Since NEPA, the APA, and other rules like the travel management rule are largely a procedural, they can be used to justify pretty much any decision local officials want to make. These processes have the veneer of science, but ultimately land managers know how to manipulate the numbers to get the result they want. What that result is seems to be largely up to whatever personal agendas they or their superiors have.

    I don’t know for sure if that’s a good thing or a bad thing overall (most interest groups probably like it when the local managers view their particular cause or activity favorably, and hate it when they don’t). But it surprises me how our democratic society has left so many important decisions in the management of our public lands to the personal whims and agendas of unaccountable non-elected officials.

    • Do you propose that Congress vote on travel management decisions? Elected officials can’t do everything. We elected a president and people who work for him make decisions they generally know align with administration priorities. I’m not sure how else it could work.

      • Honestly I’m not sure how it could work either. I do think Congress should be more involved in public land management and administrative law in general. Most major rulemakings (like the Roadless Rule or Travel Management Rule for instance) really should have been Congressional legislation.

        I agree agencies should still be in charge of making detailed management plans like travel plans, but I wish there was a way to introduce some democratic accountability into those processes as well, perhaps by making local administrative positions like regional foresters, forest supervisors, district rangers, BLM state directors and field office directors, etc. elected positions. I don’t know how well that would actually work in practice, but in theory I think that could boost local influence over federal land management and reduce the power and regulatory capture of national environmental organizations.

  2. Interior Secretary Deb Haaland has released the outline for a restructured Bureau of Land Management promising to return its main headquarters to DC while increasing its role in the Mountain West by improving a demoralized Grand Junction, Colorado presence.

    The US Senate has yet to confirm President Biden’s nominee for a BLM Director who will focus on recreation, conservation and restoration while healing the wounds left by the extractive and livestock industries by connecting the CM Russell Wildlife Refuge in Montana along the Missouri River to Oacoma, South Dakota combined with wildlife corridors from Yellowstone National Park to the Yukon in the north and south to the Pecos River through Nebraska, eastern Colorado, western Kansas, Oklahoma, New Mexico and Texas.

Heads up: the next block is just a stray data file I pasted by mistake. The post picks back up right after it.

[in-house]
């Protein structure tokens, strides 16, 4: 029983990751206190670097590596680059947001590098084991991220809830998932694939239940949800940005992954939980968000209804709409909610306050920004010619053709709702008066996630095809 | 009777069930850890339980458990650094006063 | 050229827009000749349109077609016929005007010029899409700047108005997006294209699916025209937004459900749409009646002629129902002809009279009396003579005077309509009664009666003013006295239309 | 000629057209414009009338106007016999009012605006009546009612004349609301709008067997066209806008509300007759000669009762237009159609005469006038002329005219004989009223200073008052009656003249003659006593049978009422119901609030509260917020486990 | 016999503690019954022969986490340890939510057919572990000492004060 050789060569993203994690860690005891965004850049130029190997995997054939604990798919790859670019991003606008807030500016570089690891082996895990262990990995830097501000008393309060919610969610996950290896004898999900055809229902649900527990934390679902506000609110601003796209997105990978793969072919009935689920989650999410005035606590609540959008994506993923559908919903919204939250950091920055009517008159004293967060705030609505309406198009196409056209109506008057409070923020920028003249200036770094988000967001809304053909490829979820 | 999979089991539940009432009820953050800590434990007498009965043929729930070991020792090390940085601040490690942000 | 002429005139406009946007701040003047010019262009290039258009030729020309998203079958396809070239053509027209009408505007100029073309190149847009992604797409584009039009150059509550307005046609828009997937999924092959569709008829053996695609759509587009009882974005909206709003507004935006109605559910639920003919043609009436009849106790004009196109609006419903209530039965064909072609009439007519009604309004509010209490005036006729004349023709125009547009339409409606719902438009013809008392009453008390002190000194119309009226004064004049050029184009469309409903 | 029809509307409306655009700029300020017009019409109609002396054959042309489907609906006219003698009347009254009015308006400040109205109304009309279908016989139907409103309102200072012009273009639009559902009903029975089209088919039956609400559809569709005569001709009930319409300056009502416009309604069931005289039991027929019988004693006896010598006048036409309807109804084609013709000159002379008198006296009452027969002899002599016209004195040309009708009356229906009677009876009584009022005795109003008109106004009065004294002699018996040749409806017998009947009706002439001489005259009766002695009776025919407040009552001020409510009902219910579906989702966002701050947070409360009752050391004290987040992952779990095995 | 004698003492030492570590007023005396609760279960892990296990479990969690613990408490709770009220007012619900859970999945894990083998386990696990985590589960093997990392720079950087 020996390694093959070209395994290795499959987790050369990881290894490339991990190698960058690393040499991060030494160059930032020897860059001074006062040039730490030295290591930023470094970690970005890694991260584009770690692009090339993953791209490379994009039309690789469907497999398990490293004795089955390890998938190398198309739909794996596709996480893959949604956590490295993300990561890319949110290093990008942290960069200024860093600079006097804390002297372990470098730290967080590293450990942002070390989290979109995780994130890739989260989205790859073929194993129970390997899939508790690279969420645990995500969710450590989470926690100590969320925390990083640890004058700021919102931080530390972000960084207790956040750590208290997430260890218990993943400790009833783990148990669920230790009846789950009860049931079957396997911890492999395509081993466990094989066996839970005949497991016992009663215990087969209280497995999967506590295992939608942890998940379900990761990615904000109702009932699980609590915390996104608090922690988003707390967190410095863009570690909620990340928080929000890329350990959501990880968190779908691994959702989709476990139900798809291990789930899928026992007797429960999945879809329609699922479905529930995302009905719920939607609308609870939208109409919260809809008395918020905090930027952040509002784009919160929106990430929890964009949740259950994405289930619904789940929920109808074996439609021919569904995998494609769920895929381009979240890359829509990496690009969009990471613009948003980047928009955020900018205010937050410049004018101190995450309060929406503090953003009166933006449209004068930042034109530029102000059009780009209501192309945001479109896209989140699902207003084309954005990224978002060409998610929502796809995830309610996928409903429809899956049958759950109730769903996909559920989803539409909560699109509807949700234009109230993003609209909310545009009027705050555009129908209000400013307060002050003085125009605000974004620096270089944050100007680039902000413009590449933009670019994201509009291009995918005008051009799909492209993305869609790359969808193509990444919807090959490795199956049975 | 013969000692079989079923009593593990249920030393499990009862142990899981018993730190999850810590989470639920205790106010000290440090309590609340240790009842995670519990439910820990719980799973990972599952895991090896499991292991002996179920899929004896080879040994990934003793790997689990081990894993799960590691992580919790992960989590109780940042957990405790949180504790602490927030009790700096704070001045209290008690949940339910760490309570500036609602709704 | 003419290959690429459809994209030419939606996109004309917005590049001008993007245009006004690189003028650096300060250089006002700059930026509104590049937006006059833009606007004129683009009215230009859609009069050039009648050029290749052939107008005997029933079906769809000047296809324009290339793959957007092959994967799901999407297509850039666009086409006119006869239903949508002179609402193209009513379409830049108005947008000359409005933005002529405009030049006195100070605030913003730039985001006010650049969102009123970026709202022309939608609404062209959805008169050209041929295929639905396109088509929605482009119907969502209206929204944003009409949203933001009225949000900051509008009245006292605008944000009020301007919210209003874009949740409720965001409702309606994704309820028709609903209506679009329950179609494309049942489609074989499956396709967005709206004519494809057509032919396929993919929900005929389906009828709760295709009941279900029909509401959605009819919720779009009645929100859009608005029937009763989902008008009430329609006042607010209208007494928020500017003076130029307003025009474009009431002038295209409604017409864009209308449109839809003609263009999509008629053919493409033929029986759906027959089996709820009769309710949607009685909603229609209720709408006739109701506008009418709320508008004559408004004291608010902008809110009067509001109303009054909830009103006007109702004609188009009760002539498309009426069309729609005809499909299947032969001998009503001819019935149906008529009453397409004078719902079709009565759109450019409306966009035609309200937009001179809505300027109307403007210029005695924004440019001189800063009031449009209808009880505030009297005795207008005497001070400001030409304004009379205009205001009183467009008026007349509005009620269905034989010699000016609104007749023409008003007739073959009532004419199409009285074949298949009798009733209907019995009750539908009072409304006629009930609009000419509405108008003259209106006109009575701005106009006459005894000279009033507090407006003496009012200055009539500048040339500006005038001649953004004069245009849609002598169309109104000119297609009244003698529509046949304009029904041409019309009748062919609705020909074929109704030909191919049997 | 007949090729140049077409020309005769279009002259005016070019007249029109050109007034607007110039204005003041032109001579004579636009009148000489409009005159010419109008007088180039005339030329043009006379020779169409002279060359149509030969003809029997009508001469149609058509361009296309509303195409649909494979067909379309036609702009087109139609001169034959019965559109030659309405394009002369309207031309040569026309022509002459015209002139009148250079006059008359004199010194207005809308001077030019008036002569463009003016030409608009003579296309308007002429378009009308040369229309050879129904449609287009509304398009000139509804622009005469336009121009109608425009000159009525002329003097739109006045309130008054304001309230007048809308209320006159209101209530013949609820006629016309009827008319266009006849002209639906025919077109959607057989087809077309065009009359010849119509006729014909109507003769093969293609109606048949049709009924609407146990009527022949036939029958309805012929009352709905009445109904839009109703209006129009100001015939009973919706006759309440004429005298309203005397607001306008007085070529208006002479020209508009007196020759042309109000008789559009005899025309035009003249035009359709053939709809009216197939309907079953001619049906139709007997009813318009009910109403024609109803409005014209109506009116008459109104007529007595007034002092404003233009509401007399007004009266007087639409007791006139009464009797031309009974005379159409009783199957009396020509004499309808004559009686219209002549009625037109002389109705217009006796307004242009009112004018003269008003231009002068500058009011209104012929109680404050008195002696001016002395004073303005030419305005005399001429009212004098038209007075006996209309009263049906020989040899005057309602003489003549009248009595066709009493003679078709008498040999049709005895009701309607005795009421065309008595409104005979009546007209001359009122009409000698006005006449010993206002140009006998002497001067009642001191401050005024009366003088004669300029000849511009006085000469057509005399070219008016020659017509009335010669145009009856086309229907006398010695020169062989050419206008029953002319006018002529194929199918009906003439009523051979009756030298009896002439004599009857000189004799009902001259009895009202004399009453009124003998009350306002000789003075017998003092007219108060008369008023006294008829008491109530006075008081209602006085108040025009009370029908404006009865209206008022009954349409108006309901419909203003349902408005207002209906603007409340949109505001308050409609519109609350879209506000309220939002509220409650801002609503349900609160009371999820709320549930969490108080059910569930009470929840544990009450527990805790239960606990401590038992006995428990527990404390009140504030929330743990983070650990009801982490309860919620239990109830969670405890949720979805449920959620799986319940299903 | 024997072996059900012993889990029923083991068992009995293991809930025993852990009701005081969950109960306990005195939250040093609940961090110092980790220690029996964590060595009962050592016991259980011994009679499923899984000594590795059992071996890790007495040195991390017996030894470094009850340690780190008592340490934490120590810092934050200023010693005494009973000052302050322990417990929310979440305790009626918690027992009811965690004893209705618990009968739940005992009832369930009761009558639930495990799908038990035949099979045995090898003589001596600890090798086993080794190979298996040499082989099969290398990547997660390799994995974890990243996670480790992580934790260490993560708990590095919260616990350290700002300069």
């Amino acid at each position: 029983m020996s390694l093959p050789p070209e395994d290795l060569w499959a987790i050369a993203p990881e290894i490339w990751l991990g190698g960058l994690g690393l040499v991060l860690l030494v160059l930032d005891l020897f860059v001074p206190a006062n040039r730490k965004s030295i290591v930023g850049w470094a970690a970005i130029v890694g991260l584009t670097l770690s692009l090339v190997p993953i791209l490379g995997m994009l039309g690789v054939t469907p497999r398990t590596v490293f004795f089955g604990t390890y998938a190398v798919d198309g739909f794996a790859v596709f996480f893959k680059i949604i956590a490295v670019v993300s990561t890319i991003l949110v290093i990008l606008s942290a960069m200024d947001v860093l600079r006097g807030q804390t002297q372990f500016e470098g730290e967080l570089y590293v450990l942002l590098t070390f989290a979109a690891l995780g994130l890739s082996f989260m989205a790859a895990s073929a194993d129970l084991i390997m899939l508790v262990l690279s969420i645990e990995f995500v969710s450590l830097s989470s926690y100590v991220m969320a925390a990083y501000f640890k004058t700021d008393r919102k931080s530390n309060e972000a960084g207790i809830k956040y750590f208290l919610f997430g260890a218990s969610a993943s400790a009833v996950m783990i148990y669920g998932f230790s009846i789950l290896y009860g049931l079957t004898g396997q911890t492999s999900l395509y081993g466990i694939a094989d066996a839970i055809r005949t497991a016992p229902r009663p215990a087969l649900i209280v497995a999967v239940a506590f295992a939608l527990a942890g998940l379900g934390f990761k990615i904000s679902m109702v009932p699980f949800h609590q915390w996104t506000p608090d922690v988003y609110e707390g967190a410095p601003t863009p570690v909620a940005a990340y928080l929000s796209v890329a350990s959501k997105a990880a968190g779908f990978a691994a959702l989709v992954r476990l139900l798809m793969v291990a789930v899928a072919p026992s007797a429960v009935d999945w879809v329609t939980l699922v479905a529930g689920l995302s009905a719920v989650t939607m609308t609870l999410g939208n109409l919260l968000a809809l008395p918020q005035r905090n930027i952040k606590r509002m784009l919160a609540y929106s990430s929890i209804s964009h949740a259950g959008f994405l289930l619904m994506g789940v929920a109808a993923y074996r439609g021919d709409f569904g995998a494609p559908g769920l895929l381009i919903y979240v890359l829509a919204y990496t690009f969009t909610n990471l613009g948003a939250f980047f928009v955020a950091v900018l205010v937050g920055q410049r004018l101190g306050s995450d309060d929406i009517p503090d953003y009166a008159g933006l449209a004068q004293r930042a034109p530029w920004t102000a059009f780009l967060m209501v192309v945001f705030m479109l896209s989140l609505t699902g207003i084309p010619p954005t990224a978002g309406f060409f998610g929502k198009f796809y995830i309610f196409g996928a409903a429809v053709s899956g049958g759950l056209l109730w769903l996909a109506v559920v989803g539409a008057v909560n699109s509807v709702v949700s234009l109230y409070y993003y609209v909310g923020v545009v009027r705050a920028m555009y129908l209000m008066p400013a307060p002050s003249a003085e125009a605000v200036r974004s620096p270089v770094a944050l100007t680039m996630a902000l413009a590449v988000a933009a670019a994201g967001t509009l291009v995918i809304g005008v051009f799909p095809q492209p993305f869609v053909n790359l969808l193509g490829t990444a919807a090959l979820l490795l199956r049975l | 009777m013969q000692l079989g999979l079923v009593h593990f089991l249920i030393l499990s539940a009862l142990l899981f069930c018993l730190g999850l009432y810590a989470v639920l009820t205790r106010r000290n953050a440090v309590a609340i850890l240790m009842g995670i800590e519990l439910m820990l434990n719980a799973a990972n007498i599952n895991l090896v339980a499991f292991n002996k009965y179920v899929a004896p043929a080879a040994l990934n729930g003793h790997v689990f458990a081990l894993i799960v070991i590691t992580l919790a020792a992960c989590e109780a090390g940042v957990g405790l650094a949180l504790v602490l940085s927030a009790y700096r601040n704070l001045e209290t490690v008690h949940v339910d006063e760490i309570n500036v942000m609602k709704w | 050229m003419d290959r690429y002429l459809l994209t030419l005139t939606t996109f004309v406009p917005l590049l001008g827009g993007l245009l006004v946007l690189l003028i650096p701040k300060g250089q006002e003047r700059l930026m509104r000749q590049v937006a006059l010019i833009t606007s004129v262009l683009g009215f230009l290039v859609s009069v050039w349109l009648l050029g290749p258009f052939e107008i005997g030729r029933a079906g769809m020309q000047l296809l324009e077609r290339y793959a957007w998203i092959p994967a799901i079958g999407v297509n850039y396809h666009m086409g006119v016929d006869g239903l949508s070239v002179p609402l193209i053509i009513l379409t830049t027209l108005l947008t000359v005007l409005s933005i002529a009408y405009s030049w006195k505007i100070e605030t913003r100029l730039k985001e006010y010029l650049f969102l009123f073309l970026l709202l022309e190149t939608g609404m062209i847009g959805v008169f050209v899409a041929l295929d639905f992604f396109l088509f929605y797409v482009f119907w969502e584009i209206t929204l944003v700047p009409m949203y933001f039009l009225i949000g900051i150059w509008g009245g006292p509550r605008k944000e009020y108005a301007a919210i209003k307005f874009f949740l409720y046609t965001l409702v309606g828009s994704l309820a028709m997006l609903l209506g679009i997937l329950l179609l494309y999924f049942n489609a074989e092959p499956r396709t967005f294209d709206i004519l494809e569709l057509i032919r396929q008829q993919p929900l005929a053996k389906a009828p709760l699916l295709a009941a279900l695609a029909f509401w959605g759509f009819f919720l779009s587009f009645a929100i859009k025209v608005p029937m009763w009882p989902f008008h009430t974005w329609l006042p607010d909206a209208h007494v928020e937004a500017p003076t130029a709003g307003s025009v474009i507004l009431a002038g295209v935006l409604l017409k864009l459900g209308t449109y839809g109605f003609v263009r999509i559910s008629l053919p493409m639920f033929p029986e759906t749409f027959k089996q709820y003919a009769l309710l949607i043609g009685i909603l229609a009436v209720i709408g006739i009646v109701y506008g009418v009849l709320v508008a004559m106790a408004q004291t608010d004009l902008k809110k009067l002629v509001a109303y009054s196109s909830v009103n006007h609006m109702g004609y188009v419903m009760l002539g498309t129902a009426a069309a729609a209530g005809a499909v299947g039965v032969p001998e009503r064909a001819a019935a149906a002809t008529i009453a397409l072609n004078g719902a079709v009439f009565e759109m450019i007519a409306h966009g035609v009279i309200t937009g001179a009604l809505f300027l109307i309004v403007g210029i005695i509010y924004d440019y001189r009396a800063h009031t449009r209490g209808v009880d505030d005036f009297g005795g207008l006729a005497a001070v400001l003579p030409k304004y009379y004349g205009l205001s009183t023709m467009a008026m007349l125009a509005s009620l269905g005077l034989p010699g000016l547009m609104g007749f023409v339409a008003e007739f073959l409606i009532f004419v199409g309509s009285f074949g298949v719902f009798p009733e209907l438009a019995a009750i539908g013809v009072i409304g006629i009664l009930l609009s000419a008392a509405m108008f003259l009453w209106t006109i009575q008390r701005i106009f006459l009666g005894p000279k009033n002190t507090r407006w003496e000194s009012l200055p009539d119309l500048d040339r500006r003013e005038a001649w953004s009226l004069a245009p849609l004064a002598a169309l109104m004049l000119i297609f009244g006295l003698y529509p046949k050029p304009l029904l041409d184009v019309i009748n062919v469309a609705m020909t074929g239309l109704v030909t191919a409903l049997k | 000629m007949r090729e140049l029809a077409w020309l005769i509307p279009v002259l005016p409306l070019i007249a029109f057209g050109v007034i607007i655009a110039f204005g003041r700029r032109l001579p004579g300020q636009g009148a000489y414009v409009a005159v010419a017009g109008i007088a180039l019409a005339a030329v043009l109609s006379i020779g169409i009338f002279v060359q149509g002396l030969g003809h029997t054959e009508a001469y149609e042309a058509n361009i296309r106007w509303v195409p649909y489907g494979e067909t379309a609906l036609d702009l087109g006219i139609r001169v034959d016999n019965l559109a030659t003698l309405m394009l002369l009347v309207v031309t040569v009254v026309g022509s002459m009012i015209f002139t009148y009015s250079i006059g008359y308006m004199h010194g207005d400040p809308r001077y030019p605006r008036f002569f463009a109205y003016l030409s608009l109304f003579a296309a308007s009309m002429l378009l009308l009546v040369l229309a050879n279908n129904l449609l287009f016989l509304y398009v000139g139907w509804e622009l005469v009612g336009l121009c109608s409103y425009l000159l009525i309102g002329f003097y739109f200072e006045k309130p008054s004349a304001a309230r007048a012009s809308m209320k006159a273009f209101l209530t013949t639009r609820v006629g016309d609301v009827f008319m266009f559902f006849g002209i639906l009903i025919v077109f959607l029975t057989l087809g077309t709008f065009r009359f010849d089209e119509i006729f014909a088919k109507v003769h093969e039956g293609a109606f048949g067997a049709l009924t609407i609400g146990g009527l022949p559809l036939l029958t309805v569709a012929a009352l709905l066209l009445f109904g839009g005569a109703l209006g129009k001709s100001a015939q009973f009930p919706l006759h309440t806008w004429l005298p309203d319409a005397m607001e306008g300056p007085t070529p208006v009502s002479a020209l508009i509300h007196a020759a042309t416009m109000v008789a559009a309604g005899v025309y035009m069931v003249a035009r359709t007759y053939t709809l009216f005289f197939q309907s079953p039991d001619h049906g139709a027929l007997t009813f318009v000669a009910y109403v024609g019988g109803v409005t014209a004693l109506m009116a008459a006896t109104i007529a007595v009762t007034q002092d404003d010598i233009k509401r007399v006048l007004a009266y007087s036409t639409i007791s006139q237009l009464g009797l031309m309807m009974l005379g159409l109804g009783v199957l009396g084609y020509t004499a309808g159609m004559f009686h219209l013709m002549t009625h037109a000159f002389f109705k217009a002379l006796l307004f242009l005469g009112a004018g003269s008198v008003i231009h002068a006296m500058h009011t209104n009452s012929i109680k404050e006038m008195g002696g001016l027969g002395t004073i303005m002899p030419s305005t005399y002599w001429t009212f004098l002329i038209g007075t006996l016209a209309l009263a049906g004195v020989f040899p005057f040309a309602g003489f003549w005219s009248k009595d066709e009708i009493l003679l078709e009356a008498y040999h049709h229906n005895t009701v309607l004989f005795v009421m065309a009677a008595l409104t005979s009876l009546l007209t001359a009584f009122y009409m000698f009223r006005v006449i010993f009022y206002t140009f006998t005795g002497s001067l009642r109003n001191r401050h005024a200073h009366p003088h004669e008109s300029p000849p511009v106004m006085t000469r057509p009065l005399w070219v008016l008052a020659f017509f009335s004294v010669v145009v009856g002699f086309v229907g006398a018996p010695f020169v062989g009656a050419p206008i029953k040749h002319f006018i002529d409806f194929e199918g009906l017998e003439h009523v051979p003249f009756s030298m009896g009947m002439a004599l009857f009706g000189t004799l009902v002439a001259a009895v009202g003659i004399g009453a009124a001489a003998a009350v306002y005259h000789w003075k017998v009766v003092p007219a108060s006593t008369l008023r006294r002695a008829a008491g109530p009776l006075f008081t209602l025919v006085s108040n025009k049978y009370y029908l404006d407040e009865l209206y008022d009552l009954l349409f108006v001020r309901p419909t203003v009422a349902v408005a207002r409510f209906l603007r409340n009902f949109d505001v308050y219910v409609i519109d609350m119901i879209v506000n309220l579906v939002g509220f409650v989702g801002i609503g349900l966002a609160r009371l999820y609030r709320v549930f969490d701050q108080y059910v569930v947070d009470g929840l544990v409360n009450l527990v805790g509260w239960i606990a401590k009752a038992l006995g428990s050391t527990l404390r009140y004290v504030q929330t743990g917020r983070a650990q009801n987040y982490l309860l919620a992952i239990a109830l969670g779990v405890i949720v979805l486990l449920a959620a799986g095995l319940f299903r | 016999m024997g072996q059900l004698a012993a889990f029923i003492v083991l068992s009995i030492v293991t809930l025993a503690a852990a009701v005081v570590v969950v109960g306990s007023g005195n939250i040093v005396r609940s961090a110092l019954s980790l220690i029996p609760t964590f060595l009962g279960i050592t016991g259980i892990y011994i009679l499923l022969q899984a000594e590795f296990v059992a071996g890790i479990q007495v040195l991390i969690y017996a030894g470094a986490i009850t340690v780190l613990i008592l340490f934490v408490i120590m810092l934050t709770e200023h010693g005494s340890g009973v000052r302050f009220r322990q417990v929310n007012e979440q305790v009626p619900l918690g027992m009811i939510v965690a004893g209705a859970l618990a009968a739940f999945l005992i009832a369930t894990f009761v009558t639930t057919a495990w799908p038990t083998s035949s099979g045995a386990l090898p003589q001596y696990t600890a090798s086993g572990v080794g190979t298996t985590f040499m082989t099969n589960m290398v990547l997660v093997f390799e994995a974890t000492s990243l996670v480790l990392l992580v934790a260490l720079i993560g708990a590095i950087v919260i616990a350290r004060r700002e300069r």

Clear the second growth conifers and eastern red cedar then restore aspen habitat, prescribe burns, begin extensive Pleistocene rewilding using bison and cervids, empower tribes, lease private land for wildlife corridors, turn feral horses from BLM pastures onto other public land to control exotic grasses and buy out the welfare ranchers Tony Dean warned us about.

  3. The Forest Service says. “This is who we are.”
    The Forest Service is unique in having a centralized
    global mission, as well as systems and supports
    that create reliability and consistency across the
    agency. Our culture also empowers individuals to
    make choices and decisions based on what they know
    about the places and communities in their care.”

    I also don’t think the concept of “regulatory capture” applies here. Unless you can characterize the public that is concerned about its environment as “industries or interests they (the Forest Service) are charged with regulating.” This public wants more regulation.

    To Sharon’s point about which side the career employees are on, I tend to side with Randal O’Toole’s argument that it’s all about the budget, and the less you sell or oversee or otherwise do, the less money you get. If that’s the agency’s measure of success, passive management or management of passive uses like dispersed recreation and wilderness are not going to carry a lot of weight compared to active management. Environmental organizations help counter that tilt to the playing field.